(We’ll see how long my wobbly head lasts down here. I’m just really tired of laying in bed, and I’ve got some thoughts mulling around and no patience to slowly transcribe them by hand.)
Marc and I had our inevitable “post-Dixie’s-sickness” fight. As soon as I see the light at the end of my sickness-laden tunnel, I end up seeing the mess that mommy being in bed for days at a time inevitably brings. Marc did such an incredible job looking after me and the kids and the house. I am so thankful that I have such a caring guy. But he is not me. His brain doesn’t work like mine. He doesn’t follow my “schedule”. He doesn’t see all the things I see. And that is okay. It’s just that when I’ve been sick and am not completely better, looking out at a messy house that I had reasonably under control last week does not make me overly happy. It makes me feel more tired than I already am.
But, thankfully, that argument only lasted a few minutes. A messy house doesn’t matter. It is all too easy for me to see the messy house and not look at all the care and love that has gone around this house this weekend. And that‘s what it’s all about. There aren’t many husbands who’d give up their plans for the weekend to look after their families, make meals, bathe the kids, bring their wives meals, and help her wash her dizzy head of hair. But Marc’s done all of that without complaining. And those simple acts of love are what life is all about.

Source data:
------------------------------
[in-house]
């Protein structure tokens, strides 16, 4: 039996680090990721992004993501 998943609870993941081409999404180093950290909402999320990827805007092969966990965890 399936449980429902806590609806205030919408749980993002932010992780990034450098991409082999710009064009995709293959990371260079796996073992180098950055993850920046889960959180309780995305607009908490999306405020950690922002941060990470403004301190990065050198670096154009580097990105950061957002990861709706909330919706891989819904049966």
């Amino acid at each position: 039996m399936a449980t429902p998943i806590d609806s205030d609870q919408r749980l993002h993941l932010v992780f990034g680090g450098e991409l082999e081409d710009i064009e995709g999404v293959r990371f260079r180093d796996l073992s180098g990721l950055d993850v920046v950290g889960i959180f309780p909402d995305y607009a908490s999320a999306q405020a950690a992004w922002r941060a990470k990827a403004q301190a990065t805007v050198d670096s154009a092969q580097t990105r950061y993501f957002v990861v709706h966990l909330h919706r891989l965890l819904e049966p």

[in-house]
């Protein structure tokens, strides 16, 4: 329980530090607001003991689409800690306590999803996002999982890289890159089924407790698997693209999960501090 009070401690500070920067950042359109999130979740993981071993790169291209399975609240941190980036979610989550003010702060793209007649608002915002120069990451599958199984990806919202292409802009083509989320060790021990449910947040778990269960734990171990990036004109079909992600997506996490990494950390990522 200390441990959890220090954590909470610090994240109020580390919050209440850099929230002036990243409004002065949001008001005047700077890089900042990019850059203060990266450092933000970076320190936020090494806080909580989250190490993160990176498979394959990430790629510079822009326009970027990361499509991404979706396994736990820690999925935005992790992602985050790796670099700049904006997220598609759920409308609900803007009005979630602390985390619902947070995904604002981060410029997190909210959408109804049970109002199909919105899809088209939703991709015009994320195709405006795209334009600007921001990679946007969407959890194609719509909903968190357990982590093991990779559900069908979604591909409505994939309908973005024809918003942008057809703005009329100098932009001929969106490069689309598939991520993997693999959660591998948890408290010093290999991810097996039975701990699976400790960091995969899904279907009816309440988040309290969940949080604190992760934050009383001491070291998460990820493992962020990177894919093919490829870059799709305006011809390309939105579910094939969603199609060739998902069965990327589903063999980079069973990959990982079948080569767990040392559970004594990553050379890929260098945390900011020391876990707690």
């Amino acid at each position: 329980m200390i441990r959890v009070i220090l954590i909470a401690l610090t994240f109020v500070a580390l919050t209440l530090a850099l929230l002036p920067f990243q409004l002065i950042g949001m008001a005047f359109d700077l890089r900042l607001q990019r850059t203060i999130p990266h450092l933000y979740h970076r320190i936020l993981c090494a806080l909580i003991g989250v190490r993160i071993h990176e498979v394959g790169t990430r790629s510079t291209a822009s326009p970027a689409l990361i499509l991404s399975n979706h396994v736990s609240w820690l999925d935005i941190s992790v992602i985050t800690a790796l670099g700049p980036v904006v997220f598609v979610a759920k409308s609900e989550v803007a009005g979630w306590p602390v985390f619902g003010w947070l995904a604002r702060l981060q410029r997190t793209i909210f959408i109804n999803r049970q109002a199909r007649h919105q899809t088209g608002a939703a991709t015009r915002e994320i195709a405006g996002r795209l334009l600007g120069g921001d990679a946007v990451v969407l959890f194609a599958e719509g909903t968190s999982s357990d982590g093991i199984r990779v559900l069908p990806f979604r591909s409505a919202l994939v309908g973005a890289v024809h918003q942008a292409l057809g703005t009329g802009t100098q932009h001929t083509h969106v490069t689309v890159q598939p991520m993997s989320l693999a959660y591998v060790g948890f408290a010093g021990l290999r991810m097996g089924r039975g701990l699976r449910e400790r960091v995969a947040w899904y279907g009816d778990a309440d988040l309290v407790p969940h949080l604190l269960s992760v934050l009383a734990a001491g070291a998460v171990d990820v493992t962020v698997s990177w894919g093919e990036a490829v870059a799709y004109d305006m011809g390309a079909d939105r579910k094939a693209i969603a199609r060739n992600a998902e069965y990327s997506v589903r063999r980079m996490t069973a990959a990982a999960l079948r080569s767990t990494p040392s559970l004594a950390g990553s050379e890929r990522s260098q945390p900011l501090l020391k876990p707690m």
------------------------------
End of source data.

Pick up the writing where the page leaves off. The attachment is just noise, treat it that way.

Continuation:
I think that’s what I’m learning most this past little while. It’s not about your income, your vocation, your house, your gadgets, your interests, it’s about how you love. I’d say at least once a day I get exasperated with myself at what I have not gotten done. I sometimes look at the kids as a hindrance to my to-do list. When, in actuality, the kids are the only thing of real value on my to-do list. The way I love them and show them that they have value is what’s important.
And it’s easy for me to see life as meaningless. All of these things that we do and that occupy our minds, when we really think about them, we realize that our meaning and happiness does not lie in them. The meaning of life lies in our ability to give and receive love to and from God and to and from others. If this dizzy head of mine never stopped and I had to lay in bed for the rest of my life, my life would not lose meaning. I could still love and be loved. If I never have a job where I reach my intellectual and economic potential, that is okay. I wouldn’t find my happiness there, anyway.
I want to open up my life and be known by people for all of the good and bad things that make up Dixie. So you will know the stupid, funny, dark, and lovely sides of me and see in me a bit of yourself. And when we are able to look at each other and ourselves and not be afraid, we can truly care for each other. Because all of the things that would seemingly separate us — our class, our cars, our clothing, our circles of friends — they really don’t mean anything, anyway. And all of those things that we want to keep hidden because “people won’t love us”, well those are the things that, when surrendered, allow us to know that we are most certainly loved.
I want my life to be about loving. In all of the little and the big ways. One big melody of love that weaves its way from person to person until it becomes a beautiful, harmonious song of goodness and truth and grace.
(And now you know why I want this song sung at my funeral.)
(Or it could just be the medication talking.)